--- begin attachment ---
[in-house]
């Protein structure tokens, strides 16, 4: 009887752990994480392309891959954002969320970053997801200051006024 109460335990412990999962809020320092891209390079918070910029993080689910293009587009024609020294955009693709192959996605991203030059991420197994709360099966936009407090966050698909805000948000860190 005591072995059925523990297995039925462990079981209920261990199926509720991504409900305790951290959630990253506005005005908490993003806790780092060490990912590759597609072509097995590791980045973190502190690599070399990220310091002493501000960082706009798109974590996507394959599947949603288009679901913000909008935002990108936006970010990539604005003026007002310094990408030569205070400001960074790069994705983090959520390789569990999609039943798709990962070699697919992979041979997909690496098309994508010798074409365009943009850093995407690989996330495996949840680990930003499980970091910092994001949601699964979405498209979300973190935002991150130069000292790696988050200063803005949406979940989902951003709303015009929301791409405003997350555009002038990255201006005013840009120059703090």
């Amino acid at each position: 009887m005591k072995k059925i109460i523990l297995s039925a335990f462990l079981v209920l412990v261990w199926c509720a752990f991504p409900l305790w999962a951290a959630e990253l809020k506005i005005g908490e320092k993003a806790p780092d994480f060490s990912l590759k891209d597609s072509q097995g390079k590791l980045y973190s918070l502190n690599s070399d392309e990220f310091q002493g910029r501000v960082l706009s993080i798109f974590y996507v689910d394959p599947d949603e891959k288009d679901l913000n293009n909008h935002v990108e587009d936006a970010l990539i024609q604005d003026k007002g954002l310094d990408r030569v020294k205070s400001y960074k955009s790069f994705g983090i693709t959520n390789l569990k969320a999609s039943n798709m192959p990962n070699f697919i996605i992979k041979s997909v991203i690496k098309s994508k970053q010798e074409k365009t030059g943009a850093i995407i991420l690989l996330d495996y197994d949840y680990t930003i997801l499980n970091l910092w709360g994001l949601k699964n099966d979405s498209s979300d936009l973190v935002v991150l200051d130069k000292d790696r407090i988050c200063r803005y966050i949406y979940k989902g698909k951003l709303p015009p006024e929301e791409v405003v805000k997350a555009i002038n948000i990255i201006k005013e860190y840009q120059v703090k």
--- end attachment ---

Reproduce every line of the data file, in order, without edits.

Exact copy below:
[in-house]
């Protein structure tokens, strides 16, 4: 009887752990994480392309891959954002969320970053997801200051006024 109460335990412990999962809020320092891209390079918070910029993080689910293009587009024609020294955009693709192959996605991203030059991420197994709360099966936009407090966050698909805000948000860190 005591072995059925523990297995039925462990079981209920261990199926509720991504409900305790951290959630990253506005005005908490993003806790780092060490990912590759597609072509097995590791980045973190502190690599070399990220310091002493501000960082706009798109974590996507394959599947949603288009679901913000909008935002990108936006970010990539604005003026007002310094990408030569205070400001960074790069994705983090959520390789569990999609039943798709990962070699697919992979041979997909690496098309994508010798074409365009943009850093995407690989996330495996949840680990930003499980970091910092994001949601699964979405498209979300973190935002991150130069000292790696988050200063803005949406979940989902951003709303015009929301791409405003997350555009002038990255201006005013840009120059703090």
């Amino acid at each position: 009887m005591k072995k059925i109460i523990l297995s039925a335990f462990l079981v209920l412990v261990w199926c509720a752990f991504p409900l305790w999962a951290a959630e990253l809020k506005i005005g908490e320092k993003a806790p780092d994480f060490s990912l590759k891209d597609s072509q097995g390079k590791l980045y973190s918070l502190n690599s070399d392309e990220f310091q002493g910029r501000v960082l706009s993080i798109f974590y996507v689910d394959p599947d949603e891959k288009d679901l913000n293009n909008h935002v990108e587009d936006a970010l990539i024609q604005d003026k007002g954002l310094d990408r030569v020294k205070s400001y960074k955009s790069f994705g983090i693709t959520n390789l569990k969320a999609s039943n798709m192959p990962n070699f697919i996605i992979k041979s997909v991203i690496k098309s994508k970053q010798e074409k365009t030059g943009a850093i995407i991420l690989l996330d495996y197994d949840y680990t930003i997801l499980n970091l910092w709360g994001l949601k699964n099966d979405s498209s979300d936009l973190v935002v991150l200051d130069k000292d790696r407090i988050c200063r803005y966050i949406y979940k989902g698909k951003l709303p015009p006024e929301e791409v405003v805000k997350a555009i002038n948000i990255i201006k005013e860190y840009q120059v703090k």